It was a routine traffic stop.
The police officer noticed the aging grey van did not have a back licence plate, a very valid reason to pull the van over.
The officer slowly approached the driver’s side window, told the male driver why he was being stopped and asked to see his licence and registration.
The driver complied, joking that this wife was supposed to have taken care of the plate and the insurance.
The officer noticed that the man’s licence was also invalid. He told the driver he would be checking his licence through his computer and told the driver to stay in the car.
As the officer approached his police cruiser, he sensed perhaps he shouldn’t turn his back to this van. It was an accurate hunch.
The driver’s side door was opening and out stepped a man. Not tall in stature, but very muscular.
The officer told the man right away, pointing his finger at him, to get back in the car. The man, shouting something about his wife, slammed both hands against the side of the van.
“Get back in your car now, sir,” screamed the officer.
The man returned to the van and pulled out a wooden baseball bat. He held it like he was professional slugger Albert Pujols with two hands down at the handle and over his head in a threatening position. He moved towards the officer, refusing to put down the bat and return to the vehicle.
The officer, a rookie, had three weapons at his disposal: pepper spray, a baton and a gun.
For some reason, he pulled the baton. The officer kept yelling at the driver to stop, put down the bat and return to the van. The man refused.
The officer pulled out his pistol, hands trembling, sweat pouring profusely out of his chest and pointed it at the man. “Please, sir, stop right now. Don’t make me fire my weapon.”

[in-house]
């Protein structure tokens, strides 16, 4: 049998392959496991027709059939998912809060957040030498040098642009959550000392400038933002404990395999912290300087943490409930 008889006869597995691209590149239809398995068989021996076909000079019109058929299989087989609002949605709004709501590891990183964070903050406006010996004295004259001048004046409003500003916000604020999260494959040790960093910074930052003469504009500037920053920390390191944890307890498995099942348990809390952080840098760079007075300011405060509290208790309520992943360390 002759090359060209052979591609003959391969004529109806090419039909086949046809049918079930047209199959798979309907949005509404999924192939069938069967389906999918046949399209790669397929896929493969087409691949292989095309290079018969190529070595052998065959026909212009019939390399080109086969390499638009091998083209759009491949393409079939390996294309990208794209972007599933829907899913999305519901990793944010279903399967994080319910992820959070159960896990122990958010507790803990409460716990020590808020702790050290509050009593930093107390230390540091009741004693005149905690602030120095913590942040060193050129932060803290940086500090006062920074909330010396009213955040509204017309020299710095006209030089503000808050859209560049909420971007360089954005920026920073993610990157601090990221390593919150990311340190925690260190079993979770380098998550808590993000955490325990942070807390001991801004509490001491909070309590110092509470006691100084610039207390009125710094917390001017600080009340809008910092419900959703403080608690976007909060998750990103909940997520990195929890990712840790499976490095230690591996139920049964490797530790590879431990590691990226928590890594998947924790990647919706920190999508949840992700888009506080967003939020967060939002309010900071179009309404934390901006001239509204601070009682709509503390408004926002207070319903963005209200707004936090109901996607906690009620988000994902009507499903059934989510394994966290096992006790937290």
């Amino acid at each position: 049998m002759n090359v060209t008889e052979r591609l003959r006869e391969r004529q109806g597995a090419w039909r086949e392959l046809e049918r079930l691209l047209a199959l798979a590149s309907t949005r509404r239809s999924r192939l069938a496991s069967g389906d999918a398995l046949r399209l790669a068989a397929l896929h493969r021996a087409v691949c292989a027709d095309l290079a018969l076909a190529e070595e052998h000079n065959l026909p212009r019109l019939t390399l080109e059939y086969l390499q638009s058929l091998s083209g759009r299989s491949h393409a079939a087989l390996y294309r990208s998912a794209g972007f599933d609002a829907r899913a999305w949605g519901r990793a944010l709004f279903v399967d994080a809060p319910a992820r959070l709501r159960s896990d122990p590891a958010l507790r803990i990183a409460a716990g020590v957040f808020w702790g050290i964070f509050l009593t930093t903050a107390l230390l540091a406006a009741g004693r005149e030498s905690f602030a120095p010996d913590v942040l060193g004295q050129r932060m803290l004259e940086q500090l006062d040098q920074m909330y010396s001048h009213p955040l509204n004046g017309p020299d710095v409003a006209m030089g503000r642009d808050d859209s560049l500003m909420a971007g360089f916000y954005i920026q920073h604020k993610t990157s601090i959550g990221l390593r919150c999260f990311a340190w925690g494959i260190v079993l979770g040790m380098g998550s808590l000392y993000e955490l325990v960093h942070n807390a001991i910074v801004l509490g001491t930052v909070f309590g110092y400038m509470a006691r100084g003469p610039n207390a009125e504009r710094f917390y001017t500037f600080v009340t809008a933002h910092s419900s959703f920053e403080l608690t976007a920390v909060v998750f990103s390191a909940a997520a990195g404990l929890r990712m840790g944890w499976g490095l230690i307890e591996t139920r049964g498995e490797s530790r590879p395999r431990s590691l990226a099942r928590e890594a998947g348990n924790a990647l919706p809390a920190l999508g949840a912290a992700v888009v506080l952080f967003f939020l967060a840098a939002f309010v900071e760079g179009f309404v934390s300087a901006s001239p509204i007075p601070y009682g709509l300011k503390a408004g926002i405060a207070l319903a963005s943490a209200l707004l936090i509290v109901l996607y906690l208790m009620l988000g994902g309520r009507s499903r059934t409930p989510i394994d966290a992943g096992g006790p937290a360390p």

The man kept coming, bat poised as if to swing at a fastball.
The officer fired one shot. He was aiming for the chest, but hit him in the leg. The driver fell to the ground, dropping the bat.
The officer felt horrible for having fired his weapon.
The above scene happened on Aug. 4 in Chilliwack. I was the police officer.
Const. Steve Henderson of the Chilliwack-based Pacific Regional Training Centre, where RCMP officers go once every three years for re-training, played the driver. I was one of three media given a chance to take part in this training, organized by the RCMP, as a chance to experience what real police officers go through on a regular basis.
Led by Sgt. Tim Anctil, a 33-year RCMP veteran, we were given a 10-minute session on how to use the weapons. Anctil was behind each of us as the media played out different scenarios and would stop us when he could see things getting out of hand.
“You really think that baton will work against the baseball bat?” he said to me, chuckling. I never realized during my five-minute scenario how close Henderson and I were to each other. Anctil suggested maybe I should retreat to find cover.
Henderson was talking to me the whole time, but I never understood a word he said. All I saw was this well-built guy coming at me with a baseball bat and he wasn’t stopping or dropping the bat. My hands were shaking, I’m sure my legs were as well and I was sweating heavily because I was terrified.
Anctil described firing the gun as a normal reaction to an abnormal situation.
No argument from me.
Even though it was only for one afternoon, I now believe I know how a lot of police officers feel on the job. I have more respect for what officers do, and I wouldn’t want to trade places with them for anything.
—Roger Knox is a reporter for The Morning Star